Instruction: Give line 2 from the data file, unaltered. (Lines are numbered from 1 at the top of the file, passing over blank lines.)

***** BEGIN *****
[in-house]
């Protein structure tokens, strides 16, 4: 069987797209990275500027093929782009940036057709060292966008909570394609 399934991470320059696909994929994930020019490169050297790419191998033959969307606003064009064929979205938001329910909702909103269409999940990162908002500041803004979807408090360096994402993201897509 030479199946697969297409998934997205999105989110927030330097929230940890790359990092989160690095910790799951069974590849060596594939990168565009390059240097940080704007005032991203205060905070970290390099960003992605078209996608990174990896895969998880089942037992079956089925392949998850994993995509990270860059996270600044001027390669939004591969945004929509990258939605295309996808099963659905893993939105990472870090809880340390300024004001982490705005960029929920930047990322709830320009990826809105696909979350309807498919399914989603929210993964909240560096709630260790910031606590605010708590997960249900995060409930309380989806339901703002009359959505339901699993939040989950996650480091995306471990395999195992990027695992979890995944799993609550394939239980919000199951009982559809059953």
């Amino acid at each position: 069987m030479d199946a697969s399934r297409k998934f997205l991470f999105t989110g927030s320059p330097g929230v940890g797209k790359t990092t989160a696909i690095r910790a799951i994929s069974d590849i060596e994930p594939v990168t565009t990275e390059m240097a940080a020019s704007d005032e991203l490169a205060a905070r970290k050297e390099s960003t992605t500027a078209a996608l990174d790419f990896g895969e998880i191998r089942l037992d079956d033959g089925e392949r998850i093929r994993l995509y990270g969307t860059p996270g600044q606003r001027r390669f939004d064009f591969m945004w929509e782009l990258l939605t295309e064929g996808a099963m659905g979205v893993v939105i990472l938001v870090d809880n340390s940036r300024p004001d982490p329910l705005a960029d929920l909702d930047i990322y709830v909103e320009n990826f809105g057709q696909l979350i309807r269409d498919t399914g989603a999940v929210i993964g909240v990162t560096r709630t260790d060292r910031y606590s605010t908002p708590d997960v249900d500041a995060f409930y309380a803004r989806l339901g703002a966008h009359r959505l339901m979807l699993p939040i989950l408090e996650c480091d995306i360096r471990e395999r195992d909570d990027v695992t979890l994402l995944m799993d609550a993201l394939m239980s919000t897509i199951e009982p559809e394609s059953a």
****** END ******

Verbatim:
């Protein structure tokens, strides 16, 4: 069987797209990275500027093929782009940036057709060292966008909570394609 399934991470320059696909994929994930020019490169050297790419191998033959969307606003064009064929979205938001329910909702909103269409999940990162908002500041803004979807408090360096994402993201897509 030479199946697969297409998934997205999105989110927030330097929230940890790359990092989160690095910790799951069974590849060596594939990168565009390059240097940080704007005032991203205060905070970290390099960003992605078209996608990174990896895969998880089942037992079956089925392949998850994993995509990270860059996270600044001027390669939004591969945004929509990258939605295309996808099963659905893993939105990472870090809880340390300024004001982490705005960029929920930047990322709830320009990826809105696909979350309807498919399914989603929210993964909240560096709630260790910031606590605010708590997960249900995060409930309380989806339901703002009359959505339901699993939040989950996650480091995306471990395999195992990027695992979890995944799993609550394939239980919000199951009982559809059953």